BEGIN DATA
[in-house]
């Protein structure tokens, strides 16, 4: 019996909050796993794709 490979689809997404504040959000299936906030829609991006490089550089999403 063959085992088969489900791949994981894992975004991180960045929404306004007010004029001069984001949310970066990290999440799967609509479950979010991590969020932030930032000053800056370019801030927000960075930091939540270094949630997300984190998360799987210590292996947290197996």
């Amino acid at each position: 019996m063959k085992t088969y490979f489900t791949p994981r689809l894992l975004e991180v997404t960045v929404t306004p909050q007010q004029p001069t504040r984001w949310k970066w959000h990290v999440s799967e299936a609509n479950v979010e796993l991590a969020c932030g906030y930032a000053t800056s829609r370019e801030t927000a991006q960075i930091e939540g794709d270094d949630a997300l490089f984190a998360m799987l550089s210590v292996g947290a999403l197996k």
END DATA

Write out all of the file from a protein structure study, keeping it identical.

[in-house]
């Protein structure tokens, strides 16, 4: 019996909050796993794709 490979689809997404504040959000299936906030829609991006490089550089999403 063959085992088969489900791949994981894992975004991180960045929404306004007010004029001069984001949310970066990290999440799967609509479950979010991590969020932030930032000053800056370019801030927000960075930091939540270094949630997300984190998360799987210590292996947290197996």
């Amino acid at each position: 019996m063959k085992t088969y490979f489900t791949p994981r689809l894992l975004e991180v997404t960045v929404t306004p909050q007010q004029p001069t504040r984001w949310k970066w959000h990290v999440s799967e299936a609509n479950v979010e796993l991590a969020c932030g906030y930032a000053t800056s829609r370019e801030t927000a991006q960075i930091e939540g794709d270094d949630a997300l490089f984190a998360m799987l550089s210590v292996g947290a999403l197996k």